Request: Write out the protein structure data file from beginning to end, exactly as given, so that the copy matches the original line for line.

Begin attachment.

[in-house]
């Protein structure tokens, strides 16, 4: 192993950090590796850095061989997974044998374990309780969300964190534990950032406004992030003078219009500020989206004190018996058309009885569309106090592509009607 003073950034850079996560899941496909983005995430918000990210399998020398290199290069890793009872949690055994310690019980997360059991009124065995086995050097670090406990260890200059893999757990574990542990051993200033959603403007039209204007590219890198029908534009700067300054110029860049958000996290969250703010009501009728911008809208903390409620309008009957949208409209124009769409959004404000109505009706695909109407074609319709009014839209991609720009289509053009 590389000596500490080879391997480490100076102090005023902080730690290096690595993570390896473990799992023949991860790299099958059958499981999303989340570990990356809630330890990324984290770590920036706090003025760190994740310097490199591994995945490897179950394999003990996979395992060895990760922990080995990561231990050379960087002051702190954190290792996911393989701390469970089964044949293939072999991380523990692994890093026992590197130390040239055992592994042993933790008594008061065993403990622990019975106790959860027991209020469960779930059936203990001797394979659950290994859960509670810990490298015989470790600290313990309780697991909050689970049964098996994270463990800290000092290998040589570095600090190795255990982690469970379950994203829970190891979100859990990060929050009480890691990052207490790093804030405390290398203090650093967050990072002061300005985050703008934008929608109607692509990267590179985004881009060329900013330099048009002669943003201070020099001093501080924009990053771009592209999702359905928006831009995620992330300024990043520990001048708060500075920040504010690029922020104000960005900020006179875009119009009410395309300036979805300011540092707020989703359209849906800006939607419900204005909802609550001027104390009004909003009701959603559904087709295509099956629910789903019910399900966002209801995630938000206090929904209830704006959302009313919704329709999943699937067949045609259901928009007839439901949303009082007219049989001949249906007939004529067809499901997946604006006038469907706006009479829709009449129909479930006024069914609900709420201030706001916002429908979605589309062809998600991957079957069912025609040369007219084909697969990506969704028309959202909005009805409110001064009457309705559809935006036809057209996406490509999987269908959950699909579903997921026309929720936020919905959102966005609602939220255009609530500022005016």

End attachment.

[in-house]
């Protein structure tokens, strides 16, 4: 192993950090590796850095061989997974044998374990309780969300964190534990950032406004992030003078219009500020989206004190018996058309009885569309106090592509009607 003073950034850079996560899941496909983005995430918000990210399998020398290199290069890793009872949690055994310690019980997360059991009124065995086995050097670090406990260890200059893999757990574990542990051993200033959603403007039209204007590219890198029908534009700067300054110029860049958000996290969250703010009501009728911008809208903390409620309008009957949208409209124009769409959004404000109505009706695909109407074609319709009014839209991609720009289509053009 590389000596500490080879391997480490100076102090005023902080730690290096690595993570390896473990799992023949991860790299099958059958499981999303989340570990990356809630330890990324984290770590920036706090003025760190994740310097490199591994995945490897179950394999003990996979395992060895990760922990080995990561231990050379960087002051702190954190290792996911393989701390469970089964044949293939072999991380523990692994890093026992590197130390040239055992592994042993933790008594008061065993403990622990019975106790959860027991209020469960779930059936203990001797394979659950290994859960509670810990490298015989470790600290313990309780697991909050689970049964098996994270463990800290000092290998040589570095600090190795255990982690469970379950994203829970190891979100859990990060929050009480890691990052207490790093804030405390290398203090650093967050990072002061300005985050703008934008929608109607692509990267590179985004881009060329900013330099048009002669943003201070020099001093501080924009990053771009592209999702359905928006831009995620992330300024990043520990001048708060500075920040504010690029922020104000960005900020006179875009119009009410395309300036979805300011540092707020989703359209849906800006939607419900204005909802609550001027104390009004909003009701959603559904087709295509099956629910789903019910399900966002209801995630938000206090929904209830704006959302009313919704329709999943699937067949045609259901928009007839439901949303009082007219049989001949249906007939004529067809499901997946604006006038469907706006009479829709009449129909479930006024069914609900709420201030706001916002429908979605589309062809998600991957079957069912025609040369007219084909697969990506969704028309959202909005009805409110001064009457309705559809935006036809057209996406490509999987269908959950699909579903997921026309929720936020919905959102966005609602939220255009609530500022005016």